Be Glad They're Extinct: 3 Bizarre Dinosaurs You Never Learned AboutBy Elijah on August 06, 2014 - 2:00 am |
8th grade science might not
have been so incredibly boring if they had taught you about these
dinosaurs. In the grand scheme of things, it wasn’t too long ago that
absolute monsters were roaming the earth—read on to take a look at
some of the most bizarre beasts that used to be around before a big
meteor impact kicked their asses.
Even the name Stygimoloch is scary. It sounds like the name of a villain from a b-rated sword and sorcery flick from the 80's, trying to capitalize on Conan's success (which is a story for another time, did you know that there were about 50 of those? They were all awful). The deep voiced movie trailer narrator might have said something like, “In a world where an evil wizard named Stygimoloch is sacrificing virgins to open a portal to the underworld, one man with a destiny can save the land...”
The real Stygimoloch was much, much scarier than the idea of paying for tickets to see a movie that bad though. The name means “horned demon from the river of hell.” Well, judging by the skull in the image you see above, that's probably pretty accurate. It had the largest and boniest skull of any other dinosaur in its genus—and it would have eaten you in about two bites.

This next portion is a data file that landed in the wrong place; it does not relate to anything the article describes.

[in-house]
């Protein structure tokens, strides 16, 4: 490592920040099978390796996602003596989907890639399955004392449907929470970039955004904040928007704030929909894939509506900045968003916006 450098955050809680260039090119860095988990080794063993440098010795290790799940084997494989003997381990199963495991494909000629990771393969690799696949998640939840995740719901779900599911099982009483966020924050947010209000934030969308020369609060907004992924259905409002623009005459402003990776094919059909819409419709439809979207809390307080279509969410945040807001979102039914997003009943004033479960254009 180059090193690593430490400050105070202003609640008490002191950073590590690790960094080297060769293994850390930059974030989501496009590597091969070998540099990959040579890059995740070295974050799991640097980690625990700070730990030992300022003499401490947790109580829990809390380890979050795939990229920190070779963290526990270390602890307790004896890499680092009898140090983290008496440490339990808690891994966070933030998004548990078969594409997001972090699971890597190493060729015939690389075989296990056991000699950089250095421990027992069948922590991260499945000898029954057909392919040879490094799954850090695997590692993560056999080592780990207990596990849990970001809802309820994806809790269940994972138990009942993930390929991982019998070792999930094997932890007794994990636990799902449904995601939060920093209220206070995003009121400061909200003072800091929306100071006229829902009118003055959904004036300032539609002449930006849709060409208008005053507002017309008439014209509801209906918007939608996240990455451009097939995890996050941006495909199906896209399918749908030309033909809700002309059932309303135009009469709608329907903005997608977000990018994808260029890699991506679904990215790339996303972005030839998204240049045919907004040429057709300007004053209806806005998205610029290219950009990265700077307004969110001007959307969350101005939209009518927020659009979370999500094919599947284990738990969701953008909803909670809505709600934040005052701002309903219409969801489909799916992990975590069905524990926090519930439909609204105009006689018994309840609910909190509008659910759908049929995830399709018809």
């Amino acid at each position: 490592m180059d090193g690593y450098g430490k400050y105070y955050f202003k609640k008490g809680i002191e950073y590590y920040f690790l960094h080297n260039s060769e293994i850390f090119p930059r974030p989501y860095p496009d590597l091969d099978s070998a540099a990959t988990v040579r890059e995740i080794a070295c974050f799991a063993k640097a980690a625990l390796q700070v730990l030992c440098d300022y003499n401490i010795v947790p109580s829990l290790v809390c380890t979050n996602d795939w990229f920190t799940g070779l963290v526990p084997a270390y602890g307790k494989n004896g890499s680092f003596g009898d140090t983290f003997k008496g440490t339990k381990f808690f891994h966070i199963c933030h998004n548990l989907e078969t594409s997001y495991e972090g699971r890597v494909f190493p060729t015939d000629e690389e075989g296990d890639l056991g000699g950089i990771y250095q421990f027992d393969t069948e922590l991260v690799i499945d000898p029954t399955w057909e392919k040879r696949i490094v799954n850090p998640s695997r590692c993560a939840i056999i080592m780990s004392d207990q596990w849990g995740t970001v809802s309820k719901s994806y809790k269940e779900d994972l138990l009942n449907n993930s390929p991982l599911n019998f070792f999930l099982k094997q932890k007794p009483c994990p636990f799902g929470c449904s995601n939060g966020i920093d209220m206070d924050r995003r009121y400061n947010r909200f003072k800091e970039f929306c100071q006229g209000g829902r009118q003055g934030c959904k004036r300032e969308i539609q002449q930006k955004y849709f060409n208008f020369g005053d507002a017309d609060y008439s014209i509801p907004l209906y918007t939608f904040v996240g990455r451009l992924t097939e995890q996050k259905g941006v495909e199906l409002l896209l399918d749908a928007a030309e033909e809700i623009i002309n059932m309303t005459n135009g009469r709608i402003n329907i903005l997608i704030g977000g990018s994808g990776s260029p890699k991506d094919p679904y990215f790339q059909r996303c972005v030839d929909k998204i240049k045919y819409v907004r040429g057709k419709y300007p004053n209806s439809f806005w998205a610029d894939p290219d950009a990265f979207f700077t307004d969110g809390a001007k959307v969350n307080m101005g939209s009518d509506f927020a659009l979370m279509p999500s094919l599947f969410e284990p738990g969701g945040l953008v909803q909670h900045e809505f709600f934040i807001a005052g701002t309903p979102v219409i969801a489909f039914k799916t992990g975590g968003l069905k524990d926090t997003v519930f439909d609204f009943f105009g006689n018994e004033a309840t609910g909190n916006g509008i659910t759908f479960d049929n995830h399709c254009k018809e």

Reptile Bats on Steroids
Depicted in the image above is a recreation of what Jeholopterus probably looked like—which was basically a large reptilian bat-like creature. Now, you might not think that it's incredibly terrifying as far as dinosaurs go, with the likes of a T-Rex and all for competition, and you'd be right. If it were alone. Imagine 50 of these suckers hunting in a pack, and every single one of them is looking for an easy lunch.
Alligator + Dinosaur = Terrifying
Meet the creature known as Suchomimus. This dinosaur was basically a combination of the raptors that wanted to eat everyone's faces in Jurassic Park, but with the mouth and jaw of a mother-flipping crocodile. And there's actually some truth to that—suchomimus and the crocodile share a common ancestor. Researchers are pretty sure that it used it's long snout to catch fish, much like its predecessors did, but as we all known crocs will take a nice, healthy bite out of a human if they're given the chance. This is basically a crocodile that could chase after you on dry land (and have a very good chance of catching you). Thanks, meteor impact!